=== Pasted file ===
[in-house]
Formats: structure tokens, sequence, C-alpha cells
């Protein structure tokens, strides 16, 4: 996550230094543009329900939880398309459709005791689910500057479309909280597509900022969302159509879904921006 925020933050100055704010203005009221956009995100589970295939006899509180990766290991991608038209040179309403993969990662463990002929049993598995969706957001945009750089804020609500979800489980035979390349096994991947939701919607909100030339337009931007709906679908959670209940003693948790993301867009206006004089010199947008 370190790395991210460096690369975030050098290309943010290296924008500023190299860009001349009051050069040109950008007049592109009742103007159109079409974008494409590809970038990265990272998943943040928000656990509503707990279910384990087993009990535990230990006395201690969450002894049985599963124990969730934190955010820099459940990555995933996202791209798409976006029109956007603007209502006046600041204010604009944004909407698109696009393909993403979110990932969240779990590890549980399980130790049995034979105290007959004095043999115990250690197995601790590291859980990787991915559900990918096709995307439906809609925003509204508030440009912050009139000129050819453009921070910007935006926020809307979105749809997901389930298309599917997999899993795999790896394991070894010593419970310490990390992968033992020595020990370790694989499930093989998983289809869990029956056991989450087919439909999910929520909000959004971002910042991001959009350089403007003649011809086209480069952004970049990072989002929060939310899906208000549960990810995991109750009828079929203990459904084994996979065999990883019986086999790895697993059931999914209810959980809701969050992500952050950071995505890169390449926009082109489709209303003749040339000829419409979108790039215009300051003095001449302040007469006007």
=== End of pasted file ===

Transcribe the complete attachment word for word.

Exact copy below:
[in-house]
Formats: structure tokens, sequence, C-alpha cells
């Protein structure tokens, strides 16, 4: 996550230094543009329900939880398309459709005791689910500057479309909280597509900022969302159509879904921006 925020933050100055704010203005009221956009995100589970295939006899509180990766290991991608038209040179309403993969990662463990002929049993598995969706957001945009750089804020609500979800489980035979390349096994991947939701919607909100030339337009931007709906679908959670209940003693948790993301867009206006004089010199947008 370190790395991210460096690369975030050098290309943010290296924008500023190299860009001349009051050069040109950008007049592109009742103007159109079409974008494409590809970038990265990272998943943040928000656990509503707990279910384990087993009990535990230990006395201690969450002894049985599963124990969730934190955010820099459940990555995933996202791209798409976006029109956007603007209502006046600041204010604009944004909407698109696009393909993403979110990932969240779990590890549980399980130790049995034979105290007959004095043999115990250690197995601790590291859980990787991915559900990918096709995307439906809609925003509204508030440009912050009139000129050819453009921070910007935006926020809307979105749809997901389930298309599917997999899993795999790896394991070894010593419970310490990390992968033992020595020990370790694989499930093989998983289809869990029956056991989450087919439909999910929520909000959004971002910042991001959009350089403007003649011809086209480069952004970049990072989002929060939310899906208000549960990810995991109750009828079929203990459904084994996979065999990883019986086999790895697993059931999914209810959980809701969050992500952050950071995505890169390449926009082109489709209303003749040339000829419409979108790039215009300051003095001449302040007469006007």